USCIS Cannot Approve Petition for Job Paying Less Than Minimum Wage03 May 2017
The U.S. Citizenship and Immigration Services (USCIS) issued a policy memorandum on April 12, 2017, adopting the Administrative Appeals Office (AAO) decision in Matter of I-Corp. This decision clarifies that the USCIS cannot approve a petition for a foreign national worker that is based on an employment agreement that fails to comply with the Fair Labor Standards Act (FLSA). In particular, the decision notes that the petition will not be approved if the beneficiary is paid less than the required minimum wage in the United States.
Background on Matter of I-Corp
In Matter of I-Corp, a U.S. company filed an L1B petition on behalf of a specialized knowledge worker employed abroad by a related company. The USCIS denied the petition, finding that there was insufficient evidence presented demonstrating that the individual possessed the requisite specialized knowledge.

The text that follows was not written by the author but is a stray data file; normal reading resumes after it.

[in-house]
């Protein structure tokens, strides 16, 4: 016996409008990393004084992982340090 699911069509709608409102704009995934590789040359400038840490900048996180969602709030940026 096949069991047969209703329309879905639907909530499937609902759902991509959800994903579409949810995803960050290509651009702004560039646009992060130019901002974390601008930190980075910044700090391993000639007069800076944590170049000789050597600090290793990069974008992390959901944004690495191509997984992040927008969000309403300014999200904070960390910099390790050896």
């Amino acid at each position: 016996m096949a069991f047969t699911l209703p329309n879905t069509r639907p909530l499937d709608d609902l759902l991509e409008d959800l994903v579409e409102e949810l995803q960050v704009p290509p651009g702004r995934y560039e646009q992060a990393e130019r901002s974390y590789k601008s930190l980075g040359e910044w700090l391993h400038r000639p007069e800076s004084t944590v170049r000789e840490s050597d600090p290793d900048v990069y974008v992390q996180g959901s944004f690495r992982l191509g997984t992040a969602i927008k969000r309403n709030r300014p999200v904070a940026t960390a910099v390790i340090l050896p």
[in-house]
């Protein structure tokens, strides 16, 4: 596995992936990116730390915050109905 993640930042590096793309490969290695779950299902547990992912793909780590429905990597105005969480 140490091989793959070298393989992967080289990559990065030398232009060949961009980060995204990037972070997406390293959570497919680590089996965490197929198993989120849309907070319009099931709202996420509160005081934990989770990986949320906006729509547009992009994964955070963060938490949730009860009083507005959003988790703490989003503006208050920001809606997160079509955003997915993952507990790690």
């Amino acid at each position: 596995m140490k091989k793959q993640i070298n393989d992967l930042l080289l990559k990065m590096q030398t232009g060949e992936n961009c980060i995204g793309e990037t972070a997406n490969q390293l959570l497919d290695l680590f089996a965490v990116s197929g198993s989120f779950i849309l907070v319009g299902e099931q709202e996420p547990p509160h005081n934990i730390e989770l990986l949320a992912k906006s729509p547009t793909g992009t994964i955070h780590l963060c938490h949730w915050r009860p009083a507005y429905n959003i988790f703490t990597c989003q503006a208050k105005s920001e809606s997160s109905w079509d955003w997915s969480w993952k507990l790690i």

AAO: Employer Must Comply with U.S. Laws
On appeal, the AAO did not address the issue of specialized knowledge. Rather, the AAO focused on the wages being offered to the foreign national worker by the U.S. entity. The AAO noted that the proposed salary offered in the L1B petition was presented in Malaysian currency. It is permissible to offer a salary in an L-1 petition that will be paid in foreign currency. However, the amount offered in this petition converted to a U.S. dollar amount that fell below the hourly minimum wage required under the FLSA. Thus, the employment agreement was invalid.
The AAO held that the USCIS could not approve any employment-based petition that includes an invalid or illegal employment agreement. Consequently, an employer seeking to hire a foreign worker must comport with the FLSA and the USCIS must ensure that a beneficiary is not paid less than the required minimum wage. In effect, the employer must comply with federal laws just as it would when hiring any U.S. worker. The employer must pay the foreign worker at least the higher of the state or federal minimum wage. The AAO held that any petition that fails to meet this requirement cannot be approved.
While it is no surprise that employers are expected to comport with federal labor standards, the AAO decision in Matter of I-Corp formally recognizes this requirement in relation to the employment of foreign workers. Additionally, it is an important reminder that, if a petition lists an offered wage to be paid in foreign currency, that amount needs to convert to the required minimum wage in U.S. dollars.
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